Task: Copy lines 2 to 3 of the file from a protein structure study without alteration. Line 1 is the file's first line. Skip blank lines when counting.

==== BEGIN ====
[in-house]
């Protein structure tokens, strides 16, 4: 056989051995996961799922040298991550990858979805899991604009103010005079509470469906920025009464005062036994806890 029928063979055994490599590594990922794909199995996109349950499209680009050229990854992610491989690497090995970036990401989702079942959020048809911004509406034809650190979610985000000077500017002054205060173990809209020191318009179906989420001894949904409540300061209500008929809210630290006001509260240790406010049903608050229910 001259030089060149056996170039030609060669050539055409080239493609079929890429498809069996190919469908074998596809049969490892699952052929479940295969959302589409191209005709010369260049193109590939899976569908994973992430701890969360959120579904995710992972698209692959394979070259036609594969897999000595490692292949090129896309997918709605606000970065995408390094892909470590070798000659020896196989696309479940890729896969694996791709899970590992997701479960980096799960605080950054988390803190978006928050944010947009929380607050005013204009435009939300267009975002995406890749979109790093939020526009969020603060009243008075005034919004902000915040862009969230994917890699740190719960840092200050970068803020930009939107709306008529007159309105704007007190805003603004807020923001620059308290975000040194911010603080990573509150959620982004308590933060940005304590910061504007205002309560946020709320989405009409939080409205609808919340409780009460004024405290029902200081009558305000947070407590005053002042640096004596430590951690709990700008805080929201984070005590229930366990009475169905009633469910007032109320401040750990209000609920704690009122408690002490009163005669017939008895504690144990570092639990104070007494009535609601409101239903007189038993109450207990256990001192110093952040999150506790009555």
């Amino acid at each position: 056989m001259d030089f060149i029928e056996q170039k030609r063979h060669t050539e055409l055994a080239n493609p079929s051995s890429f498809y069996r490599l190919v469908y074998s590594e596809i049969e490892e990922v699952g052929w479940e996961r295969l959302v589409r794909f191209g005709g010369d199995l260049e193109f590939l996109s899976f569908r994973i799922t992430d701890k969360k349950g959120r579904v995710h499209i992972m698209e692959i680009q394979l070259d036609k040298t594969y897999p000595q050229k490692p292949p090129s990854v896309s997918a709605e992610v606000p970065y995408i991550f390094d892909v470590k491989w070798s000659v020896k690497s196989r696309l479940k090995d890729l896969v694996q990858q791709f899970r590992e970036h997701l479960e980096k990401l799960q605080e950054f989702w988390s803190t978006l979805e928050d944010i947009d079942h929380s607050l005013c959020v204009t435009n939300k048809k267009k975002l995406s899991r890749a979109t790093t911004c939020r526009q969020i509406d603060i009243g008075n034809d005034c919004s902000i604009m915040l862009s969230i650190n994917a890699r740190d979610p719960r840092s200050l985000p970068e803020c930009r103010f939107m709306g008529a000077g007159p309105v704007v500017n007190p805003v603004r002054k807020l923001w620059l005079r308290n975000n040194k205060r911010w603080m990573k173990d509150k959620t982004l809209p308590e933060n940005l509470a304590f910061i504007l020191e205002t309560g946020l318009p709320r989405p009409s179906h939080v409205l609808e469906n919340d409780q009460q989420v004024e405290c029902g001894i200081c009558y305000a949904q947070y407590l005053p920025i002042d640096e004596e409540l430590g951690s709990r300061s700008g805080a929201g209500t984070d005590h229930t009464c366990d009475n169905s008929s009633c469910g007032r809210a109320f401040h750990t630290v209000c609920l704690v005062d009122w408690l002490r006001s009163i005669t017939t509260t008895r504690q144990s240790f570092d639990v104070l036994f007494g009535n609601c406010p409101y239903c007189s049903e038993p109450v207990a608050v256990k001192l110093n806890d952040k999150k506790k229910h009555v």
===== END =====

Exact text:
């Protein structure tokens, strides 16, 4: 056989051995996961799922040298991550990858979805899991604009103010005079509470469906920025009464005062036994806890 029928063979055994490599590594990922794909199995996109349950499209680009050229990854992610491989690497090995970036990401989702079942959020048809911004509406034809650190979610985000000077500017002054205060173990809209020191318009179906989420001894949904409540300061209500008929809210630290006001509260240790406010049903608050229910 001259030089060149056996170039030609060669050539055409080239493609079929890429498809069996190919469908074998596809049969490892699952052929479940295969959302589409191209005709010369260049193109590939899976569908994973992430701890969360959120579904995710992972698209692959394979070259036609594969897999000595490692292949090129896309997918709605606000970065995408390094892909470590070798000659020896196989696309479940890729896969694996791709899970590992997701479960980096799960605080950054988390803190978006928050944010947009929380607050005013204009435009939300267009975002995406890749979109790093939020526009969020603060009243008075005034919004902000915040862009969230994917890699740190719960840092200050970068803020930009939107709306008529007159309105704007007190805003603004807020923001620059308290975000040194911010603080990573509150959620982004308590933060940005304590910061504007205002309560946020709320989405009409939080409205609808919340409780009460004024405290029902200081009558305000947070407590005053002042640096004596430590951690709990700008805080929201984070005590229930366990009475169905009633469910007032109320401040750990209000609920704690009122408690002490009163005669017939008895504690144990570092639990104070007494009535609601409101239903007189038993109450207990256990001192110093952040999150506790009555």
């Amino acid at each position: 056989m001259d030089f060149i029928e056996q170039k030609r063979h060669t050539e055409l055994a080239n493609p079929s051995s890429f498809y069996r490599l190919v469908y074998s590594e596809i049969e490892e990922v699952g052929w479940e996961r295969l959302v589409r794909f191209g005709g010369d199995l260049e193109f590939l996109s899976f569908r994973i799922t992430d701890k969360k349950g959120r579904v995710h499209i992972m698209e692959i680009q394979l070259d036609k040298t594969y897999p000595q050229k490692p292949p090129s990854v896309s997918a709605e992610v606000p970065y995408i991550f390094d892909v470590k491989w070798s000659v020896k690497s196989r696309l479940k090995d890729l896969v694996q990858q791709f899970r590992e970036h997701l479960e980096k990401l799960q605080e950054f989702w988390s803190t978006l979805e928050d944010i947009d079942h929380s607050l005013c959020v204009t435009n939300k048809k267009k975002l995406s899991r890749a979109t790093t911004c939020r526009q969020i509406d603060i009243g008075n034809d005034c919004s902000i604009m915040l862009s969230i650190n994917a890699r740190d979610p719960r840092s200050l985000p970068e803020c930009r103010f939107m709306g008529a000077g007159p309105v704007v500017n007190p805003v603004r002054k807020l923001w620059l005079r308290n975000n040194k205060r911010w603080m990573k173990d509150k959620t982004l809209p308590e933060n940005l509470a304590f910061i504007l020191e205002t309560g946020l318009p709320r989405p009409s179906h939080v409205l609808e469906n919340d409780q009460q989420v004024e405290c029902g001894i200081c009558y305000a949904q947070y407590l005053p920025i002042d640096e004596e409540l430590g951690s709990r300061s700008g805080a929201g209500t984070d005590h229930t009464c366990d009475n169905s008929s009633c469910g007032r809210a109320f401040h750990t630290v209000c609920l704690v005062d009122w408690l002490r006001s009163i005669t017939t509260t008895r504690q144990s240790f570092d639990v104070l036994f007494g009535n609601c406010p409101y239903c007189s049903e038993p109450v207990a608050v256990k001192l110093n806890d952040k999150k506790k229910h009555v």